• Get a Little Action In With Droplets
    Ever hear of Photoshop Droplets? Here’s a handy little article that describes what they are and what they can be used for.
  • Great Photo Books You Can Buy New
    The Online Photographer
    Photo books are great things. If you’re looking to pick one up in the near future, check out this list of reissues from some amazing artists.
  • Street Photography
    Sharing My Light
    A good set of basic street photography tips.
  • Internet Acronyms for Photographers
    All Day I Dream About Photography
    Wow, a huge list of crazy photography acronyms. If you’re ever confused by the lingo, check out this list.
  • It’s Easy Being Green
    Here are seven ways to be a “Green Photographer”.

New Partner: CheckCost

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Please join me in welcoming CheckCost to our list of publication sponsors! They’ve decided to grab a sidebar position and the only spot on the home page!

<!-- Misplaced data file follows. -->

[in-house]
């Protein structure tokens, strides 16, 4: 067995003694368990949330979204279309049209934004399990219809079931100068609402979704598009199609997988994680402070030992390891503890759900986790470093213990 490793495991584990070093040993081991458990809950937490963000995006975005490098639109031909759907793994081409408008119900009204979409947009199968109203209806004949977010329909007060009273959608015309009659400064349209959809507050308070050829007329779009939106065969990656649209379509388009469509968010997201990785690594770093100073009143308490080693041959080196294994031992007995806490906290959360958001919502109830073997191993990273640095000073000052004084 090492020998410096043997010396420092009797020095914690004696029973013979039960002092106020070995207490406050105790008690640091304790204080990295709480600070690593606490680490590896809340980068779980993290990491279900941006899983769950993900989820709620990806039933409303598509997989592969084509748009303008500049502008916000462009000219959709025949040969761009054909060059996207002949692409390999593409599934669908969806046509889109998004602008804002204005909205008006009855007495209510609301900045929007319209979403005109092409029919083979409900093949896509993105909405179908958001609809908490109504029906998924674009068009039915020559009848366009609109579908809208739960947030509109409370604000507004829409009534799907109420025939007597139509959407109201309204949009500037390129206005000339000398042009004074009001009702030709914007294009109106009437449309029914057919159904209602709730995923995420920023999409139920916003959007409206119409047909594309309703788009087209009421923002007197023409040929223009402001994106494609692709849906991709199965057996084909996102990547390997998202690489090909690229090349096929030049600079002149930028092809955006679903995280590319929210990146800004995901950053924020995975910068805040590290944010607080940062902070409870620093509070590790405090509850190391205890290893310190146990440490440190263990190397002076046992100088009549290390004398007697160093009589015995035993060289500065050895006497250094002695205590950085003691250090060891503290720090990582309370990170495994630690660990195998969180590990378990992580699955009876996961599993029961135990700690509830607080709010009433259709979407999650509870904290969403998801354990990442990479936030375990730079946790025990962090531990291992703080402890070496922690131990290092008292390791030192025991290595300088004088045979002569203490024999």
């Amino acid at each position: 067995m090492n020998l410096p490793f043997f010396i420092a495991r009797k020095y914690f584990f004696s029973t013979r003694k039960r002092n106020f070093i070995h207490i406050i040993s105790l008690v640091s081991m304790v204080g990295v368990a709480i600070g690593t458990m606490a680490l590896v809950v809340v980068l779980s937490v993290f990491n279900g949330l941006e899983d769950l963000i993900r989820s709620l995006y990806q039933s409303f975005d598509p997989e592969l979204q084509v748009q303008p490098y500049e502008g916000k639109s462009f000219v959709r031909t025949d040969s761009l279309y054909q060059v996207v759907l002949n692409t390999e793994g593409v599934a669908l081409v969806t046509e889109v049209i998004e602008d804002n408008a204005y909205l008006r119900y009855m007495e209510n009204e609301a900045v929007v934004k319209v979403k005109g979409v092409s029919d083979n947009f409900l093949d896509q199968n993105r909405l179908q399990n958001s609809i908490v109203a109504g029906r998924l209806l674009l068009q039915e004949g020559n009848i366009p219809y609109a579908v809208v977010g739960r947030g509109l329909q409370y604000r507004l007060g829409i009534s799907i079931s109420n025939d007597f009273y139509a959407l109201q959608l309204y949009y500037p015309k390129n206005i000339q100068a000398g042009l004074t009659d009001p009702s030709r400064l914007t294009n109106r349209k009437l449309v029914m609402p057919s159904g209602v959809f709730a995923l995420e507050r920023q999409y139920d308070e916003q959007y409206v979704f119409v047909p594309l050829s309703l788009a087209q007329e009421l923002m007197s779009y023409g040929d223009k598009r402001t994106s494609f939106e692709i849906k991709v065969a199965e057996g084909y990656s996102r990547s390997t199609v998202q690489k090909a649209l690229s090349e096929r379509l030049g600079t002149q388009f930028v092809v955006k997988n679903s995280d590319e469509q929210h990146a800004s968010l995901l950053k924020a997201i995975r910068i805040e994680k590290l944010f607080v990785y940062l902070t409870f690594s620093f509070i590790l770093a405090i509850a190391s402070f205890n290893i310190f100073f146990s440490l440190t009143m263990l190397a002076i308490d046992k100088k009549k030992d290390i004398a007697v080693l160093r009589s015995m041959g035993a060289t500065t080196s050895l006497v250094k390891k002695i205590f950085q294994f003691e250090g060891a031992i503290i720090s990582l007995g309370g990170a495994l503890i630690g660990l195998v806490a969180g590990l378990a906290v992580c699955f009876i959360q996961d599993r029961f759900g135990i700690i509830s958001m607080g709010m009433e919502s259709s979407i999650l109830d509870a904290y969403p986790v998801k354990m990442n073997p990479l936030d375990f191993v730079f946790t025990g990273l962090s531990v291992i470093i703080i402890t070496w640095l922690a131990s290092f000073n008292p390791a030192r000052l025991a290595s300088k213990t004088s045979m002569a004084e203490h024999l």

CheckCost deals with consumer goods, including many electronics items (plus a lot of other stuff). They provide a central location for price comparisons, reviews, and ratings of the items found on their site. For each item on their website, multiple vendors are shown along with the price they offer, availability of the item, a vendor rating, and more.

The main category of offerings that we’re probably interested in is photography, but CheckCost has a few others you might want to search through. Computers, software, and other electronics are just a few of the other categories that may be useful for us photographers.